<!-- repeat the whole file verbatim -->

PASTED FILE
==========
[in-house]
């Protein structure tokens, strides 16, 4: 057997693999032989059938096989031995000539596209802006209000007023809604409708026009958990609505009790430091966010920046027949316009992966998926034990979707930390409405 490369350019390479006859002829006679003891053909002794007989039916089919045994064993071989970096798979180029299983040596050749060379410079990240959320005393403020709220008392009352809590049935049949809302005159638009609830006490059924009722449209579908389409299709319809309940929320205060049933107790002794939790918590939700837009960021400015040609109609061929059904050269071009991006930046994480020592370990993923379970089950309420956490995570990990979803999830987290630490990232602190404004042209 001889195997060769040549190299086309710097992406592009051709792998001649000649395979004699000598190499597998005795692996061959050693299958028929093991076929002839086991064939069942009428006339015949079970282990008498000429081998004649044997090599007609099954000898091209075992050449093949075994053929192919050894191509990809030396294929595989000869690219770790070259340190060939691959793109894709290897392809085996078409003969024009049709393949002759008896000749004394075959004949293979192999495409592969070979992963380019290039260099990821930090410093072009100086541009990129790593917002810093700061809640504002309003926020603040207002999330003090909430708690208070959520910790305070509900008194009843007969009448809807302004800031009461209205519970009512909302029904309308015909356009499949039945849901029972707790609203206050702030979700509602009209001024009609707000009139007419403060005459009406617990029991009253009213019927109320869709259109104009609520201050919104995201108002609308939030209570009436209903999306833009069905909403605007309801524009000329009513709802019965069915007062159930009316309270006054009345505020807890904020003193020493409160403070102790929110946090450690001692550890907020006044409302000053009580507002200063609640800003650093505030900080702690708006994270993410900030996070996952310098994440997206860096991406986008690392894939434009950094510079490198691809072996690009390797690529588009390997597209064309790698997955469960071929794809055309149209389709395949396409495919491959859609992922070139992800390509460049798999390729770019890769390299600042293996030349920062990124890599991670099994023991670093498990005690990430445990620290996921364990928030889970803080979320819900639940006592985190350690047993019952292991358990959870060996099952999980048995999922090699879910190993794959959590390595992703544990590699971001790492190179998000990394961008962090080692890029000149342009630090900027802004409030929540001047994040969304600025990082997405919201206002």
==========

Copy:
[in-house]
């Protein structure tokens, strides 16, 4: 057997693999032989059938096989031995000539596209802006209000007023809604409708026009958990609505009790430091966010920046027949316009992966998926034990979707930390409405 490369350019390479006859002829006679003891053909002794007989039916089919045994064993071989970096798979180029299983040596050749060379410079990240959320005393403020709220008392009352809590049935049949809302005159638009609830006490059924009722449209579908389409299709319809309940929320205060049933107790002794939790918590939700837009960021400015040609109609061929059904050269071009991006930046994480020592370990993923379970089950309420956490995570990990979803999830987290630490990232602190404004042209 001889195997060769040549190299086309710097992406592009051709792998001649000649395979004699000598190499597998005795692996061959050693299958028929093991076929002839086991064939069942009428006339015949079970282990008498000429081998004649044997090599007609099954000898091209075992050449093949075994053929192919050894191509990809030396294929595989000869690219770790070259340190060939691959793109894709290897392809085996078409003969024009049709393949002759008896000749004394075959004949293979192999495409592969070979992963380019290039260099990821930090410093072009100086541009990129790593917002810093700061809640504002309003926020603040207002999330003090909430708690208070959520910790305070509900008194009843007969009448809807302004800031009461209205519970009512909302029904309308015909356009499949039945849901029972707790609203206050702030979700509602009209001024009609707000009139007419403060005459009406617990029991009253009213019927109320869709259109104009609520201050919104995201108002609308939030209570009436209903999306833009069905909403605007309801524009000329009513709802019965069915007062159930009316309270006054009345505020807890904020003193020493409160403070102790929110946090450690001692550890907020006044409302000053009580507002200063609640800003650093505030900080702690708006994270993410900030996070996952310098994440997206860096991406986008690392894939434009950094510079490198691809072996690009390797690529588009390997597209064309790698997955469960071929794809055309149209389709395949396409495919491959859609992922070139992800390509460049798999390729770019890769390299600042293996030349920062990124890599991670099994023991670093498990005690990430445990620290996921364990928030889970803080979320819900639940006592985190350690047993019952292991358990959870060996099952999980048995999922090699879910190993794959959590390595992703544990590699971001790492190179998000990394961008962090080692890029000149342009630090900027802004409030929540001047994040969304600025990082997405919201206002």